Over the past couple of years, Awen has worked in partnership with the Bridgend Carers Centre and the Kitsch n Sync Collective to give carers across the county borough surprise performances on their doorsteps.
The Kitsch n Sync Collective is a Cardiff-based theatre company whose performers fuse different dance genres, characters and props together, to create exciting, imaginative and memorable new work.
Carers were nominated by Bridgend Carers Centre to receive pop-up live performances from Kitsch n Sync at the times of year when they may feel a sense of increased isolation, such as Easter, Christmas and Valentine’s Day.
Feedback from carers and other partners in Bridgend Carers’ steering group suggested that one of the carers’ main pressures is the inability to plan and manage their own time, due to the unpredictable nature of caring and the dependency needs of those they care for. This can cause a feeling of isolation and monotony for carers, which the ‘doorbell dance’ project aimed to address.
Those who benefitted from a doorbell dance were surprised and touched they had been thought about, responding with many happy tears and hugs! As Nigel Cassidy of Maesteg commented, “I will remember this for the rest of the day, well actually the rest of my life!”
Jill Jones and her husband Philip from Porthcawl were especially touched by the performance:
“During the performance Philip kept smiling and laughing, which is not something that happens often these days. It was wonderful and such a surprise to see, I haven’t seen him smile or laugh like that for such a long time. That in itself was just wonderful, absolutely amazing. I was telling the carers that came the next day all about it that we had some naughty elves that visited us! My Grandson is back from University and I told him all about it, showing him our card and scroll. Thank you so so much. It was amazing.”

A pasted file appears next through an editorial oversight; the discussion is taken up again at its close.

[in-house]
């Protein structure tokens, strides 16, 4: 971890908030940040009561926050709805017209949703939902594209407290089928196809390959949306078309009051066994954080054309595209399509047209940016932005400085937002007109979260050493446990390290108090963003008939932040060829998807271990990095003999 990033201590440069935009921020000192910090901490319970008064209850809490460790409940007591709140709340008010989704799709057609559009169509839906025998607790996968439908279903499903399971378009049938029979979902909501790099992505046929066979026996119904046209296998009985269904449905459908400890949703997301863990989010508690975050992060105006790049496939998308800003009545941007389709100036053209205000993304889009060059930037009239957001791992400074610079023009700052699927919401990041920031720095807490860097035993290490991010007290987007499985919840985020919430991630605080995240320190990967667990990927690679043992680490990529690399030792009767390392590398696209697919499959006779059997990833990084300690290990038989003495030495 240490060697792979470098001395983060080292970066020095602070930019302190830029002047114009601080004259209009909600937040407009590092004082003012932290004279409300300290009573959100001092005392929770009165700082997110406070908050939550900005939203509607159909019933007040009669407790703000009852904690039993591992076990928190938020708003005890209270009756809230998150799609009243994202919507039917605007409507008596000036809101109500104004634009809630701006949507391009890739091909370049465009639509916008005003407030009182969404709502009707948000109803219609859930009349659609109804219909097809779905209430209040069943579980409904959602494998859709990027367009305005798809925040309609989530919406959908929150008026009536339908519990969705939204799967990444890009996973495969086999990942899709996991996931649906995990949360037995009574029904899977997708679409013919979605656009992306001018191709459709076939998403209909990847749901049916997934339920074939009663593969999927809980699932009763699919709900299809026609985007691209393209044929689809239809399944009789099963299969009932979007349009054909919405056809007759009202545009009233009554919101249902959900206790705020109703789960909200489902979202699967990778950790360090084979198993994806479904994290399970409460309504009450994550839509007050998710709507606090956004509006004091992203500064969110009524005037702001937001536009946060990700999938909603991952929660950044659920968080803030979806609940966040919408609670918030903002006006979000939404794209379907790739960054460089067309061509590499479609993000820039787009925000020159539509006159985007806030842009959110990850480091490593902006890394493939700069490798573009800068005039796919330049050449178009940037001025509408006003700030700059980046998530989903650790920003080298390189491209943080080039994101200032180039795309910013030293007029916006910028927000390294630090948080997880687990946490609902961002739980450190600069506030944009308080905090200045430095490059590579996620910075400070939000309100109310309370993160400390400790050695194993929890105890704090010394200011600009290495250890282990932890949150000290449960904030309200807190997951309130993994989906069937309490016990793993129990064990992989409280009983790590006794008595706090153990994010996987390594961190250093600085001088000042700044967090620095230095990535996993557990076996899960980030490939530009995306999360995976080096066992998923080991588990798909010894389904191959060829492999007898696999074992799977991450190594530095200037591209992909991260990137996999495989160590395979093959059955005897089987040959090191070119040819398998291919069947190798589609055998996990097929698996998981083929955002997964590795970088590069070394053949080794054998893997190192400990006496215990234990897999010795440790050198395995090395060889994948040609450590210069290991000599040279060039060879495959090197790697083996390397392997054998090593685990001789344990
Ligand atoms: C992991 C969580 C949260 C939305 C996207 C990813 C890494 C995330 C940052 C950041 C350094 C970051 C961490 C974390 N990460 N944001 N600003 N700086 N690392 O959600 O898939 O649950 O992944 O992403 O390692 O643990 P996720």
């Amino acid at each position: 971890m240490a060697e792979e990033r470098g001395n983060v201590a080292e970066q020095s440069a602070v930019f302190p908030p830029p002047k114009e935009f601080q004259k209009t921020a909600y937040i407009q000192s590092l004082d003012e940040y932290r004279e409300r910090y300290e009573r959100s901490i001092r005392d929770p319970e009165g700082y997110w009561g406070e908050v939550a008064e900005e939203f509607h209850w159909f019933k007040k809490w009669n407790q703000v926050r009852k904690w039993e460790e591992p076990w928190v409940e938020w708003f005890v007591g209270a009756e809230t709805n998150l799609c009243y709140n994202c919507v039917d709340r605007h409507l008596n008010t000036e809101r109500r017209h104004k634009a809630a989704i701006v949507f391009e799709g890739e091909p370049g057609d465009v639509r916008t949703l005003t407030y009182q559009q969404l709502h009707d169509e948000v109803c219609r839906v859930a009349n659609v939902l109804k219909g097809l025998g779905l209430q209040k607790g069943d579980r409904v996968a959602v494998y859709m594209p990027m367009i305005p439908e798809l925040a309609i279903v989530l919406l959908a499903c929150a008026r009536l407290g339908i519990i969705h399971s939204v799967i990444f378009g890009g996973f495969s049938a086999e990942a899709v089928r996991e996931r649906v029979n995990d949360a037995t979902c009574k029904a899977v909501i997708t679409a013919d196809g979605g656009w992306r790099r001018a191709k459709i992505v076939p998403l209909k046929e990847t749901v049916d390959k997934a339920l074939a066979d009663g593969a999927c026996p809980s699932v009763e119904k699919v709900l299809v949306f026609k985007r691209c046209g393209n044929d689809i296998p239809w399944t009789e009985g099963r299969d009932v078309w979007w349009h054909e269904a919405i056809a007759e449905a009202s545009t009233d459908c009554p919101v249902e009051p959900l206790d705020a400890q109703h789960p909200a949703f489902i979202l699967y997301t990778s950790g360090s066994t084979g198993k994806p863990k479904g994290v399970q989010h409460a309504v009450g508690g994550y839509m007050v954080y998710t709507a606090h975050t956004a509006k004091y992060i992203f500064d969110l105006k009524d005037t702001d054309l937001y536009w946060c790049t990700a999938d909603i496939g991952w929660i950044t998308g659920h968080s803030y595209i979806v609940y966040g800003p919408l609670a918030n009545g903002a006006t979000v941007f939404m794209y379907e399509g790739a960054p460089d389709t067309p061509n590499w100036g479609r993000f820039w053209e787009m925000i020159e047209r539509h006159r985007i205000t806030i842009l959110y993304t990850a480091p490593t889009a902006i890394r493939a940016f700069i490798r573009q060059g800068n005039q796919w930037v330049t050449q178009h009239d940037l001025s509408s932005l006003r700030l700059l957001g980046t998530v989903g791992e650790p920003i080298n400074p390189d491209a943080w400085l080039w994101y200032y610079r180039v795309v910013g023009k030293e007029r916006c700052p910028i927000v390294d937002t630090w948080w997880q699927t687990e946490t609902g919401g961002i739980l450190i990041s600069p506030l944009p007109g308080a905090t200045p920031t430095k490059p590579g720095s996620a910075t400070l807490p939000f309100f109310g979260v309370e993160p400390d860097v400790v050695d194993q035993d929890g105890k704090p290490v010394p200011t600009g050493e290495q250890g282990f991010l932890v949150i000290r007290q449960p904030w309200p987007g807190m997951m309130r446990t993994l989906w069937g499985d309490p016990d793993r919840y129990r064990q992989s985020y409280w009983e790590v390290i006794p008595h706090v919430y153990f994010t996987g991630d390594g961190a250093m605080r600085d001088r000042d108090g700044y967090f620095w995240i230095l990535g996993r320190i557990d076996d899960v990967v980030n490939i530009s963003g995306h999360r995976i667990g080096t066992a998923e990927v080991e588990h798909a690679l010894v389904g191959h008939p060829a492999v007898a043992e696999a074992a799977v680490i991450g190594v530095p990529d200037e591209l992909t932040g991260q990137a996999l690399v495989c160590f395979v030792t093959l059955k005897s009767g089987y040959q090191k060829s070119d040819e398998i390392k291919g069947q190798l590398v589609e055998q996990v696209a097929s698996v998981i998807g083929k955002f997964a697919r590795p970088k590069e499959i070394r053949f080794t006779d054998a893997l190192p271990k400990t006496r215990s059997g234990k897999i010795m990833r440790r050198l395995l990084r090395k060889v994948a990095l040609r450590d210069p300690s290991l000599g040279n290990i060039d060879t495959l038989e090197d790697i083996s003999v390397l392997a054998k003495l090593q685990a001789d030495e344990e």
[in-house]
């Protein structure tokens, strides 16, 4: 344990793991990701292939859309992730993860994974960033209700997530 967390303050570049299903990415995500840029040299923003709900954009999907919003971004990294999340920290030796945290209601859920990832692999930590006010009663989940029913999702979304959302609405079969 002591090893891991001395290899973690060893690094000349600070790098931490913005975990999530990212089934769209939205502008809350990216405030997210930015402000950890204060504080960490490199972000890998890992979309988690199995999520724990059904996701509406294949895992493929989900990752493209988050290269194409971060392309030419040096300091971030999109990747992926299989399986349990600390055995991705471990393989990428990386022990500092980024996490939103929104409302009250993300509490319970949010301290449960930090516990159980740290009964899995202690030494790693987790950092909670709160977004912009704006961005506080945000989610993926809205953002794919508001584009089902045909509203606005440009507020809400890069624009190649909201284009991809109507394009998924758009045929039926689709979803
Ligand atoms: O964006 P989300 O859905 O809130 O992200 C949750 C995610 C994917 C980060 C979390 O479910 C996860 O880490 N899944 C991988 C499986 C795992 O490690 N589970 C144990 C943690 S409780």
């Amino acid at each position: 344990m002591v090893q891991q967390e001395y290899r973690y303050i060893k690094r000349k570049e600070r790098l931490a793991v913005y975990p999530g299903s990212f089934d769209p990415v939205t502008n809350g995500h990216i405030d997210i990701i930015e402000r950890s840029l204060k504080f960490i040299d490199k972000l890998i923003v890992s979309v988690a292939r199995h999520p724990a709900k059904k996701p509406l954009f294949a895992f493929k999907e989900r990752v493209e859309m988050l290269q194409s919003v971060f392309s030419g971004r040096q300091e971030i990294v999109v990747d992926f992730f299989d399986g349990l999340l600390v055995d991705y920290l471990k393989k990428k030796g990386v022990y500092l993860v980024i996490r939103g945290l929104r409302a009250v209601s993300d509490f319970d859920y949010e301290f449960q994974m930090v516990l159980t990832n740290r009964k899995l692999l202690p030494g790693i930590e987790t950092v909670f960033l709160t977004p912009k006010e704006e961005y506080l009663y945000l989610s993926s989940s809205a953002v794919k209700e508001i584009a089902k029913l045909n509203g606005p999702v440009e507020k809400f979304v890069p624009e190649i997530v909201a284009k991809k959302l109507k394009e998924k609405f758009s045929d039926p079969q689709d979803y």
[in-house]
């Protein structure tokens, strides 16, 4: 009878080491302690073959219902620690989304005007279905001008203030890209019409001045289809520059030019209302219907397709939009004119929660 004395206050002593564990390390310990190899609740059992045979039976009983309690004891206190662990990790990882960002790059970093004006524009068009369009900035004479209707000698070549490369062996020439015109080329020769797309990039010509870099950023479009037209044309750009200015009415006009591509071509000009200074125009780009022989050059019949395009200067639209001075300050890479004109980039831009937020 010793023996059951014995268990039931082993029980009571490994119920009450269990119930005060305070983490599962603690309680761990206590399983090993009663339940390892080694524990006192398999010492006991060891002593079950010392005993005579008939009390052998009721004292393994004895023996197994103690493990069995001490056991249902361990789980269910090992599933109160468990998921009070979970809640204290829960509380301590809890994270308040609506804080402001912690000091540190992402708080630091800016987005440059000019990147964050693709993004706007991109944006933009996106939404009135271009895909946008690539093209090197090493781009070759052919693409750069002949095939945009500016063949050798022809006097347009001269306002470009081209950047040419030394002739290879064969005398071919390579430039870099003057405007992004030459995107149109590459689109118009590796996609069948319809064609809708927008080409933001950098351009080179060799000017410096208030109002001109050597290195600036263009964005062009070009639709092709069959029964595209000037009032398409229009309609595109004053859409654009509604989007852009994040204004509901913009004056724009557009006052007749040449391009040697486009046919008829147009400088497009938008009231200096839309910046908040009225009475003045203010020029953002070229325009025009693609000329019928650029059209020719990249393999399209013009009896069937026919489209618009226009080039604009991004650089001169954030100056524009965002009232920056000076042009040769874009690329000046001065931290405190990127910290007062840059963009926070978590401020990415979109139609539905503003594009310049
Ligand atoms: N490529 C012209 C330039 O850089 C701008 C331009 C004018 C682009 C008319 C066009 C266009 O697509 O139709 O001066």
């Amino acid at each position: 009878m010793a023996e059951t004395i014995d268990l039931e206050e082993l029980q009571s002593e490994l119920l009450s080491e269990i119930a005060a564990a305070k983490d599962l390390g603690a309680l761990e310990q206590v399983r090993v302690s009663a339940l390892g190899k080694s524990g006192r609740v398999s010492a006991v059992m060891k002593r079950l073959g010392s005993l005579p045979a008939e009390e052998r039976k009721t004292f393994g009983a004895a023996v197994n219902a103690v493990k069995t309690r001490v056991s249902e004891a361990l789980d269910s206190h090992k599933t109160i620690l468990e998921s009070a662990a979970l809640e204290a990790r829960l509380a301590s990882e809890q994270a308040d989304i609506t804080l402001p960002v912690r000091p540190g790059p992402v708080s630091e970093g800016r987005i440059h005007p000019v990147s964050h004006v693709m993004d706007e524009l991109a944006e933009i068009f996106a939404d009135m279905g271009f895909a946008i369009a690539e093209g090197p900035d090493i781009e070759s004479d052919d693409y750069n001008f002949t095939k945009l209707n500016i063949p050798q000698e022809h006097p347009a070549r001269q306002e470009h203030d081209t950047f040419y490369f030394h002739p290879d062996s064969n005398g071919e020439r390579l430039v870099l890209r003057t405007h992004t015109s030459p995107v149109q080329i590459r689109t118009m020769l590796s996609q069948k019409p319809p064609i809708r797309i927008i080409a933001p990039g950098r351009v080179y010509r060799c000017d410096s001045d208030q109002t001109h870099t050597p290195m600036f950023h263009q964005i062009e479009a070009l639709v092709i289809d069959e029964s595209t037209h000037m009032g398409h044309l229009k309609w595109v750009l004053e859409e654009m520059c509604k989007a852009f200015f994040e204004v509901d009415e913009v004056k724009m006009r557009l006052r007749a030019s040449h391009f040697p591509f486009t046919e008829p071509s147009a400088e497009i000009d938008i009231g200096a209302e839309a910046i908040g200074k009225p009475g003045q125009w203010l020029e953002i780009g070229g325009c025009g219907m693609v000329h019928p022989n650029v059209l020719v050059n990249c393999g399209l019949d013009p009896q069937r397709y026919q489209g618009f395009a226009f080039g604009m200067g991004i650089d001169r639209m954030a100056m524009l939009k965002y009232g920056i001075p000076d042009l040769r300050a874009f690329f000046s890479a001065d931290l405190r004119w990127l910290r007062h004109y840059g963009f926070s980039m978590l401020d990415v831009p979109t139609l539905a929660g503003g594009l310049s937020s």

Nic Edwards, Creative Wellbeing Manager for Awen Cultural Trust added:
“Awen is committed to working long term with carers across Bridgend, and it is a real privilege to be able to take such high-quality arts experiences out of our theatres and see the joy and impact even just one performance can have on those impacted by social isolation. We hope to do more of this in the future.”
The project was especially important after the impact the Covid 19 pandemic had on communities and those caring for loved ones with illness or disabilities, with many still being cautious despite other areas of life having reopened up. As Barry Jenkins, Maesteg explained, “This is so incredible, all we have had is bad news for the last two years. We can’t believe you have done this for us.”
The project was supported by Bridgend County Borough Council’s Social Recovery Fund.